Posted by: Viola | October 17, 2014

Things I would change in Cameroonian schools

If there is one thing I wish I could change, in Cameroonian schools, it is the beating or corporal punishment of students/pupils. This is one thing I wish I could change. If I could accomplish this one thing, in my lifetime, it would be a major achievement. And it would bring me so much joy. To see kids go to school and know that they will not be beaten or struck and caused to feel the physical and psychological pain of corporal punishment.

There are other things I would love to change–other kinds of child abuse and injustice. Yes, there are a lot of things I want to change. Verbal abuse and insults in schools. I would change that. Sexual abuse and sexual harassment of students (female students). I would change that. Yes, that would be at the top of my list. Too many girls in Cameroon suffer from sexual harassment and assault. But these are all big and ambitious goals. It is good to start somewhere, or maybe just start anywhere.

If I ever get to be in a position of some influence, in Cameroon, the first thing I will do is make sure that the law is upheld. Cameroonian law protects children from being beaten in schools. The law is on the side of the children. But the law is so completely disregarded that it is probably no use trying to assert the legal rights of children in schools in Cameroon. Most teachers and families (parents, guardians) are probably not aware of the legal rights of children, especially in the schools (and elsewhere, for that matter).

Many Cameroonians will argue that they were never *abused* in school. But many will also openly confess to experiencing being beaten so many times that they cannot count them or even remember them. Being beaten is taken as normal by many students and parents. Corporal punishment is seen as just an ordinary part of teaching methods or styles–a useful method of discipline and the way school works for everyone. Teachers beat students. Headmasters beat students. And in some schools, students (seniors) beat other students (juniors).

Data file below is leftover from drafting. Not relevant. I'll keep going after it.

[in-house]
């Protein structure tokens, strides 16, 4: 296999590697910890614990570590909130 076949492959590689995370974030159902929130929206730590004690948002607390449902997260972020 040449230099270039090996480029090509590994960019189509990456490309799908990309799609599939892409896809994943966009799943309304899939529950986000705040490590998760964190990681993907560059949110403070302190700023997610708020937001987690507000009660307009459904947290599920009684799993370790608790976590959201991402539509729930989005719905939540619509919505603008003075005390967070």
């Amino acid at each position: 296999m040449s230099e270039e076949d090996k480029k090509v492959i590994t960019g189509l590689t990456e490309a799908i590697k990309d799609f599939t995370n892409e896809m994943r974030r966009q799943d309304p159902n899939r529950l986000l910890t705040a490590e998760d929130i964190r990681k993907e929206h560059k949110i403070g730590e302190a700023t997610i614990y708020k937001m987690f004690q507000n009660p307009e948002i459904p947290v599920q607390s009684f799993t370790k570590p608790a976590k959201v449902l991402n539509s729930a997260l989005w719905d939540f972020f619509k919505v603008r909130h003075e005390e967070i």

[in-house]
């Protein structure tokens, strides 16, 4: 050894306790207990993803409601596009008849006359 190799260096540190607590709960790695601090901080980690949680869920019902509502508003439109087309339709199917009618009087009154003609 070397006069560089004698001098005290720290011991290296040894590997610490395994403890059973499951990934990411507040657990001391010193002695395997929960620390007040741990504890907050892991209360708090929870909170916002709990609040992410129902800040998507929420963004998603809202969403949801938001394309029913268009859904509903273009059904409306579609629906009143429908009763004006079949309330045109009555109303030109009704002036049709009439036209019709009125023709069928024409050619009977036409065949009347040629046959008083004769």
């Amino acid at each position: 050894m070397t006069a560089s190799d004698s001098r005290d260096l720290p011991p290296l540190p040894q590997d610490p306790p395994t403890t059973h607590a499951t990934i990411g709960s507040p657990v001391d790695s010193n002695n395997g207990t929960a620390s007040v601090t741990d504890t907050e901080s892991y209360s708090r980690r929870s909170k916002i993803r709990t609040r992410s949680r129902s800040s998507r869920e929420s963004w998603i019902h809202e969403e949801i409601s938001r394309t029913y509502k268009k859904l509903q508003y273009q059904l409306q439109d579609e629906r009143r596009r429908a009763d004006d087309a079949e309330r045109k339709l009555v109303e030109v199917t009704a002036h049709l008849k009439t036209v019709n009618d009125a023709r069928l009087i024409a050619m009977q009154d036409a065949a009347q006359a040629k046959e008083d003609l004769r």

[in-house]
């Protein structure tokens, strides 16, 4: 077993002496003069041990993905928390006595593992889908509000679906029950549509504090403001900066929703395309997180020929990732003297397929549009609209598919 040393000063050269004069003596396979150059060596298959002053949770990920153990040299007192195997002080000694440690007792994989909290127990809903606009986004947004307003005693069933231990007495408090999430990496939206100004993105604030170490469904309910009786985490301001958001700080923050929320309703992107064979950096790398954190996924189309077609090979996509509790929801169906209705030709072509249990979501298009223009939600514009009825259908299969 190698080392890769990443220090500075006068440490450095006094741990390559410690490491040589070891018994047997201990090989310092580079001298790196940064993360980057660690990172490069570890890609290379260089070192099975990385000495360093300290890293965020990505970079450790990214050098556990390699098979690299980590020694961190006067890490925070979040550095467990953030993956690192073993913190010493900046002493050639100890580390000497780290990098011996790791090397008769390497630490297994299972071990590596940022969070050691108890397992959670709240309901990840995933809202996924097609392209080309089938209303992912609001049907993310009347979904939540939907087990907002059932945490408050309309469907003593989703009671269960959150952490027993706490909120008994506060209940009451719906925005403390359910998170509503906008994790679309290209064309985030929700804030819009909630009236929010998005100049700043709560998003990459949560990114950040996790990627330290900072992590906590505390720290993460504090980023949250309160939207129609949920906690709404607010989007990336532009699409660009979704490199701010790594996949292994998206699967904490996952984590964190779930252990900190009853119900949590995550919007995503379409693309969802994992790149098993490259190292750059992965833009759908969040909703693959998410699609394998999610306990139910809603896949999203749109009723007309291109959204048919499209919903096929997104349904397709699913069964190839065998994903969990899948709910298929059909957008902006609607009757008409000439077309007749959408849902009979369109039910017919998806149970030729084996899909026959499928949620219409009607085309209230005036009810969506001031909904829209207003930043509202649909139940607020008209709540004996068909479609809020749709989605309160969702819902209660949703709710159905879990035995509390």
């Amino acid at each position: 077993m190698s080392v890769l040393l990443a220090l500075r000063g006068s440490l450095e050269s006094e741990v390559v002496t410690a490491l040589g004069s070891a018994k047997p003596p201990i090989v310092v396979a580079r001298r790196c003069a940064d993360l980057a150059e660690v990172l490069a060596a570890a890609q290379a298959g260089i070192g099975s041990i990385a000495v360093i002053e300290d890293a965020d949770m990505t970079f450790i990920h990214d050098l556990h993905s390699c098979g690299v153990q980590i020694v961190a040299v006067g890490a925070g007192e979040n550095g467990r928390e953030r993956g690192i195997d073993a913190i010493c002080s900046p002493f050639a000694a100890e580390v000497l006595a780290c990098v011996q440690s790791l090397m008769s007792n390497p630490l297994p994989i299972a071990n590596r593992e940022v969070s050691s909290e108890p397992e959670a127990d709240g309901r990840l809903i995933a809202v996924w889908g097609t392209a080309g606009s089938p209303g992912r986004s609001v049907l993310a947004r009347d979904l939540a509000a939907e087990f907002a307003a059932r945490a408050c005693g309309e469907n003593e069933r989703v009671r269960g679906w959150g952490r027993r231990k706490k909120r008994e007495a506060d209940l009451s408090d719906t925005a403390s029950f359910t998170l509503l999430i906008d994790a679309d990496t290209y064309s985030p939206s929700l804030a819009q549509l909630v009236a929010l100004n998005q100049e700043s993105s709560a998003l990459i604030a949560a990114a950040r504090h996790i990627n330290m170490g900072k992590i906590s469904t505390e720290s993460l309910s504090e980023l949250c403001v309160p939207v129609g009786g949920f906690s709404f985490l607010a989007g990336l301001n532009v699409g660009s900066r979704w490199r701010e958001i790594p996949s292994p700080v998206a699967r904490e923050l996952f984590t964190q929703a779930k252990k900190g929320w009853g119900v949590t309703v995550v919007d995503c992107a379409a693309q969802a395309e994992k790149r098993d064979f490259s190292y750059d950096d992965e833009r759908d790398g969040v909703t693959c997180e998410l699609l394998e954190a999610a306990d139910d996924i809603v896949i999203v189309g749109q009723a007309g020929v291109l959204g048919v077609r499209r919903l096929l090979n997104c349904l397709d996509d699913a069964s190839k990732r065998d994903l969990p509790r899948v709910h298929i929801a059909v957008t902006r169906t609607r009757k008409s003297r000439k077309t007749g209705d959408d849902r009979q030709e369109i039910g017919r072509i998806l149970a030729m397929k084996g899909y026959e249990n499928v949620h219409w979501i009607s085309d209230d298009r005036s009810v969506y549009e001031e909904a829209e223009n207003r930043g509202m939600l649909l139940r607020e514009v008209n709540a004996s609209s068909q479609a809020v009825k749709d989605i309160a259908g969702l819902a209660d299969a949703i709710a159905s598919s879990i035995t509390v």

And yes, I was beaten at several schools I attended in Cameroon. It was so traumatic for me that it’s left me with a desire to see no child experience this same beating. I hope corporal punishment is on the decline in Cameroonian schools. I hope it will come to an end someday soon. But from what I understand, it’s still a very routine practice, with beatings being a common and rampant occurrence–some schools worse than others, some teachers and administrators more violent than others.

This is tragic. Physical violence, taking the form of corporal punishment or physical discipline, is a grievous abuse of power. It involves the inflicting of pain to a number of parts of the body of a child or student–for instance, hands/palms, fingers, shins, calves, buttocks, thighs, back, and head. Corporal punishment has the potential to cause serious bodily injury and can do severe, lasting psychological and emotional damage to a child.

If we all do our part to speak up, whenever we can, and question the status quo, maybe the use of corporal punishment in Cameroonian schools will come to an end. Here is hoping that our voices and words do make a difference. Education is so important, so crucial for every child. Children have the right to an education, as good an education as can be made available to them. And that means an education free of physical harm and free of abuse and intimidation.

I believe that being safe and free from violence at school is just as important as being able to attend school. And here is my wish: that a day will come when all children, in Cameroon and beyond, can wake up and go to school, and when they get to school, know that they are safe and protected, and they can do their scholarly work without fear of violence, and maybe even have an enjoyable time learning. Yes, maybe even have a very, very, very happy and fun day at school.

I believe this: Learning ought to be a thing of wondrous joy. This academic joy is what I wish for every child on earth. And looking back on my childhood, it is what I would have wished for myself. ❤


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